The U.S. Supreme Court’s decision in Kelo v. City of New London and its aftermath is the subject of a very interesting commentary in the February issue of the Planning & Environmental Law Journal, entitled “All Sound, No Fury? The Impacts of State Based Kelo Laws,” by Harvey M. Jacobs, a professor at the University of Wisconsin-Madison and Ellen M. Bassett, an assistant professor in the School of Urban Studies at Portland State University.
In it, the authors explain that Kelo was one of the most controversial decisions to emerge from the Supreme Court, most certainly as it relates to takings jurisprudence. Yet although proponents of the property rights movement have had great success in passing laws responding to public concern following Kelo, these laws have proven to be shy on substance, resulting in very little change in what local and state governments are actually do in taking property by eminent domain. The article suggests some opinions for this outcome which are worth further consideration.
The facts giving rise to this decision included Susette Kelo and her “little pink house,” as one of 15 property owners who refused to sell their land to the city so that it could consolidate those parcels with those of 215 other owners who were willing to sell to an urban renewal agency, which planned to assemble the land into larger parcels and then sell a portion of the property to a multinational pharmaceutical company to accommodate a research and production facility. The city proposed to use eminent domain to obtain these 15 hold-out properties relying on its comprehensive plan and intent to provide a greater number of jobs for the community, increase taxes as well as its economic competitiveness. Mrs. Kelo and others argued that the city’s efforts represented a violation of the Fifth Amendment “takings” clause in that it was intended to allow takings for a public use and prohibited taking private land from one private owner and transferring it to another. The Court disagreed on a 5-4 vote, finding that the Fifth Amendment did not bar the city’s approach but went on to say that “nothing in our opinion precludes any State from placing further restriction on its exercise of the takings power.”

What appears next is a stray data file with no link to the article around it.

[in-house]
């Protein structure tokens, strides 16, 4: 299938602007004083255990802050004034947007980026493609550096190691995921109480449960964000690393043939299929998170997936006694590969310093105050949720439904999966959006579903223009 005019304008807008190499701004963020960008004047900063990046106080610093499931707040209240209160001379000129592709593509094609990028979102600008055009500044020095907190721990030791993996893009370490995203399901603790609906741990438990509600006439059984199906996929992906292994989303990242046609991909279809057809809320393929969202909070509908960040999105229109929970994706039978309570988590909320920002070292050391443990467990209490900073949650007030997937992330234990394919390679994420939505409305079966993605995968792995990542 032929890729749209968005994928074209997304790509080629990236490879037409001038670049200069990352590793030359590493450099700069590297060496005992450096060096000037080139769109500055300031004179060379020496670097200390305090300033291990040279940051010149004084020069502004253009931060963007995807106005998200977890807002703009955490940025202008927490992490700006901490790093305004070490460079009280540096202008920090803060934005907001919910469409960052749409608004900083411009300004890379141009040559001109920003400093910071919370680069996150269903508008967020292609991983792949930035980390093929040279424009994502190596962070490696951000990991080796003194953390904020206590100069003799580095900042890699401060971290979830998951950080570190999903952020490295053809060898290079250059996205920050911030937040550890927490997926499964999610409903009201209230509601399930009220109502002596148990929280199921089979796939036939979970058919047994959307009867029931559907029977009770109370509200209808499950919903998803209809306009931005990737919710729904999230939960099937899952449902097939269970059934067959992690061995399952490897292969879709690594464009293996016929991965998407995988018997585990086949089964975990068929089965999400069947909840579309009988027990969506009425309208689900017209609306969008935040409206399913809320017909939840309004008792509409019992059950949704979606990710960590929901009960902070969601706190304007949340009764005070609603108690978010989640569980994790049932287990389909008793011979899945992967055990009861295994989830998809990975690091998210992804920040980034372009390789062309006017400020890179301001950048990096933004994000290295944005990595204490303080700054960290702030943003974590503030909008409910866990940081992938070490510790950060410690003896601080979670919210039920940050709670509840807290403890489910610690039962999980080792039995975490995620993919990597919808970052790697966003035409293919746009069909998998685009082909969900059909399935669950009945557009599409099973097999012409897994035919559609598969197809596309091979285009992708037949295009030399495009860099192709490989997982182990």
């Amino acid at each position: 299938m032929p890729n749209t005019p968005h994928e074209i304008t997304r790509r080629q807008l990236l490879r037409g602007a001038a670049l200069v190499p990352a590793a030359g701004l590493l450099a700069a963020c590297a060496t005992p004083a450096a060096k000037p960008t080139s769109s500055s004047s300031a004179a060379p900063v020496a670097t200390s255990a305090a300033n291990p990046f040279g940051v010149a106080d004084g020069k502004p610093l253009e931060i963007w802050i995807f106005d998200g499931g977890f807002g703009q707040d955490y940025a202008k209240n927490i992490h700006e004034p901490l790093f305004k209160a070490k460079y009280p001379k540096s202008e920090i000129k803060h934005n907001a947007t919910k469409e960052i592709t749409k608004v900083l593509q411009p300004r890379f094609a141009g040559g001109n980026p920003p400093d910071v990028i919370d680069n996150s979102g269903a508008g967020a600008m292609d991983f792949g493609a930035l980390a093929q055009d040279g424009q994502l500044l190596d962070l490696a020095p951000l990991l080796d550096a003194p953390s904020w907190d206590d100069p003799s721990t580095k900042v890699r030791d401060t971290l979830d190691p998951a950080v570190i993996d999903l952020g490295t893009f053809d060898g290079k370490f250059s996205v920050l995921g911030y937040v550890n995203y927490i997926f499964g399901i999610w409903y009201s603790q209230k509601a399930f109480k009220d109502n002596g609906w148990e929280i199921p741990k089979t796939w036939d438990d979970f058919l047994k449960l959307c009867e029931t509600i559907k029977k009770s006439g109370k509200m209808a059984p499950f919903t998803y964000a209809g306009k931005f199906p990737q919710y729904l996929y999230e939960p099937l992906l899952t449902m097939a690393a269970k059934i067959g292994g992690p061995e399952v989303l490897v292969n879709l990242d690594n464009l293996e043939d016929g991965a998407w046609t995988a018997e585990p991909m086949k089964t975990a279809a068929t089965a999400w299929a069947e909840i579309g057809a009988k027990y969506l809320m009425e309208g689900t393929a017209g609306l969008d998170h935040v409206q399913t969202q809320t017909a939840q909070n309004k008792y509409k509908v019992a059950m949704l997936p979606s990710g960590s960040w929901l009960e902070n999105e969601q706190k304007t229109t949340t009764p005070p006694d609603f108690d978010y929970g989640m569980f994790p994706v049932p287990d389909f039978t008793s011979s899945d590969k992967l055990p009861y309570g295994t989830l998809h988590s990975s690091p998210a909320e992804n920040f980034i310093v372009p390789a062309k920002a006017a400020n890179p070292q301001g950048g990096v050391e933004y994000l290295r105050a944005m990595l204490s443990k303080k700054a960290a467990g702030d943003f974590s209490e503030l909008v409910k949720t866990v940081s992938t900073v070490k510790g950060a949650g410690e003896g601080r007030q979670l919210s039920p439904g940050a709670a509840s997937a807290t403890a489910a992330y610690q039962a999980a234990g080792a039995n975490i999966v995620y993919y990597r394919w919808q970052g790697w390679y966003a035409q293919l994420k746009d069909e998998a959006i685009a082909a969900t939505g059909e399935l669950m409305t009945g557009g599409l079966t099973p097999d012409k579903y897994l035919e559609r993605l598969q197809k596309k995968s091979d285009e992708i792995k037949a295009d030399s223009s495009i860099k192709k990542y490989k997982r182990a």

As the Commentary notes, reaction to the Court’s decision was “swift, strong and negative.” Forty-three states including Oregon, with one pending passage in Virginia this session, adopted legislation prohibiting government from using eminent domain to achieve a private purpose or to convey property acquired by eminent domain to a private owner. Some writers have suggested that “the Kelo backlash probably resulted in more new state legislation than any other Supreme Court decision in history” with its closest competitors being the cases striking down segregation and death penalty legislation. Notwithstanding this outpouring of support for these anti-Kelo reactions, they seem to have been relegated to the dustbins of history. There is little current discussion and virtually no debate about their effectiveness. Even commentators who favor the state-based limitations agree that the outpouring of legislation may amount to no more than “merely hortatory fluff.”
Other writers believe that the state anti-Kelo initiatives consisted largely of symbolic efforts by politicians to show their responsiveness to their constituents’ outrage. Although the reasons why a more substantive reform was not demanded is unclear, these writers think the symbolic focus was an intentional act by those who stood to lose, such as environmentalists, the business community, or governments interested in urban renewal. Yet others think it was ignorance on the part of the voters or legislators who failed to propose or demand something with more content. Still another idea is that most state legislators find their political roots in working for local governments and feel the need to keep planning and financing strategies and options open. These authors note a link between economic growth and substantive takings limitations. Cities doing well are more likely to have more narrow and stringent takings prohibitions. However, when the economy is faltering, the inability to use traditional eminent domain power can have dire consequences -- especially now. Kelo raised public awareness of the relationship between government activity and private property rights in a way that has changed the way governments plan and act. The Commentary authors argue that this increased awareness has made obtaining stakeholder support and the need for a transparent process even more important. Planners should not forget that the fury of property rights advocates but they should hone their positions in response, as governments find themselves with limited options in terms fiscal solvency making the relationship between planning and the sound use of eminent domain more important than ever.
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